Movie review: Venom

05 Oct 2018 / 09:22 H.

IT IS such a let-down when you so badly want a badass anti-hero like Deadpool, but end up being served a hot mess called Venom.

You are not sure if this movie is supposed to be a drama, horror, or comedy, and that is one of the reasons Venom will not resonate with many people.
Despite having some great talents involved, the film lacks any sort of depth to make it memorable.
It begins with a rocket crashing into the jungles of Sibu (woo hoo!), and the paramedics discovering one of the scientists onboard still alive. Turns out the rocket was carrying some alien life-forms, and one of them has gone missing.
You kind of expect what happens next, and this particular alien parasite thingy starts moving from body to body.
We are then introduced to Eddie Brock (Tom Hardy), a committed investigative journalist who seems to be enjoying a good career and also a great life with his lawyer girlfriend, Anne (Michelle Williams).
Given a simple assignment to interview genius inventor and billionaire Carlton Drake (Riz Ahmed) for a public relations-type segment for his channel, Eddie decides to pose some very hard questions about some controversial experiments that Drake’s company has been carrying out.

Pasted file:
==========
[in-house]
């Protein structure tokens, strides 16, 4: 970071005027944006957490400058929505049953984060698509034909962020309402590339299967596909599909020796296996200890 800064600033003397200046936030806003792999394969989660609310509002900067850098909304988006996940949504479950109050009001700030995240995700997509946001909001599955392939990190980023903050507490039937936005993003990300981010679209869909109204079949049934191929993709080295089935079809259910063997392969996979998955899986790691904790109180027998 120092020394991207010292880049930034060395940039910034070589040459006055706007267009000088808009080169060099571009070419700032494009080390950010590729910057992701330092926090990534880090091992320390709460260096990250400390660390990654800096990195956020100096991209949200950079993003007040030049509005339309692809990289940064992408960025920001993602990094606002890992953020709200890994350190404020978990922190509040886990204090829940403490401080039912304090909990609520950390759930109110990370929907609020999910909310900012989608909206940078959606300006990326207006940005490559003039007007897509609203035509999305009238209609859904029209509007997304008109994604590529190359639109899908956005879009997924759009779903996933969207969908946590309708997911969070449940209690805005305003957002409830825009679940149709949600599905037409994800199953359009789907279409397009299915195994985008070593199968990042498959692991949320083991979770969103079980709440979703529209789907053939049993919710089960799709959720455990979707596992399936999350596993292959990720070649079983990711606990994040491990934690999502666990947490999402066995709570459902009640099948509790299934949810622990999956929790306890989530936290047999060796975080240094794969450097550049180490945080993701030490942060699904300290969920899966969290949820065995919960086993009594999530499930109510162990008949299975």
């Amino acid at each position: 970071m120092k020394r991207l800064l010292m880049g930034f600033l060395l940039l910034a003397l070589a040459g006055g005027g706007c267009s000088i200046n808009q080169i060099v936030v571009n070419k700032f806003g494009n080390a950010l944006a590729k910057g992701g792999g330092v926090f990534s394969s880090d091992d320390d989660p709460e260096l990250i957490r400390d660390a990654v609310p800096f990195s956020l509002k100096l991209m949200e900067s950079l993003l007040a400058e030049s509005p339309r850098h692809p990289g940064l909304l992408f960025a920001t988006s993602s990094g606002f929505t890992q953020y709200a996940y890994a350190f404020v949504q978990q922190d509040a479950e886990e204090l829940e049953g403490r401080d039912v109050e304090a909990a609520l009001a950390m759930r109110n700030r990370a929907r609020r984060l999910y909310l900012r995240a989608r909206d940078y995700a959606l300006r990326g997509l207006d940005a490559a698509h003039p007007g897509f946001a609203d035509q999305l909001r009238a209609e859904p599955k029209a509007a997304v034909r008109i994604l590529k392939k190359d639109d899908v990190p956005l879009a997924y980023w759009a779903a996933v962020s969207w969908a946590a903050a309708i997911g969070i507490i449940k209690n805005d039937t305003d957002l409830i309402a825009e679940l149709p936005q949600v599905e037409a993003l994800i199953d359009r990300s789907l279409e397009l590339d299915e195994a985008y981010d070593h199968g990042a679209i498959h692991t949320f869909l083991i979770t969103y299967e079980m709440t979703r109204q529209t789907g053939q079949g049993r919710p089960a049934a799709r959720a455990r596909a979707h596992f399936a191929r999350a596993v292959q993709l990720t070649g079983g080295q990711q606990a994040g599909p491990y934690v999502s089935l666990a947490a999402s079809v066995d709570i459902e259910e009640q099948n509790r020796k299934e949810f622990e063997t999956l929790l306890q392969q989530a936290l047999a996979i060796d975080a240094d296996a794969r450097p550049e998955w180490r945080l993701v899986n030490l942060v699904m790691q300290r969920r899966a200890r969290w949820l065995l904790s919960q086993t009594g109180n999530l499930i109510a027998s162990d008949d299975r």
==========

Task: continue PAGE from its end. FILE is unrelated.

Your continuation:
With no proof to back his claims, Eddie gets fired and also loses his girlfriend after he not only breaks her trust but gets her fired from her job as well.
Months later, a completely down-on-his-luck Eddie is approached by Dr Skirth (Jenny Slate), a scientist who works for Clayton.
Appalled by Clayton’s human experiments with the symbiotes (aka alien life-forms which were taken off a rocket), she sneaks Eddie into the lab but Eddie ends up getting infected instead.
When Clayton sends his goons after Eddie, the symbiote – which has become one with Eddie – unleashes havoc.
The best parts of the film are obviously in the trailer, while Eddie’s constant wisecracks (not as enjoyable as Deadpool’s) during tense scenes are neither funny nor necessary.
The actors try to do their best with their roles, but it is a pity that Riz never got to utilise his considerable talents fully.
There are two post-credit clips, one of which shows there are plans for a sequel. Maybe the studio executives should consider waiting until they see how well (or badly) this does at the box office.

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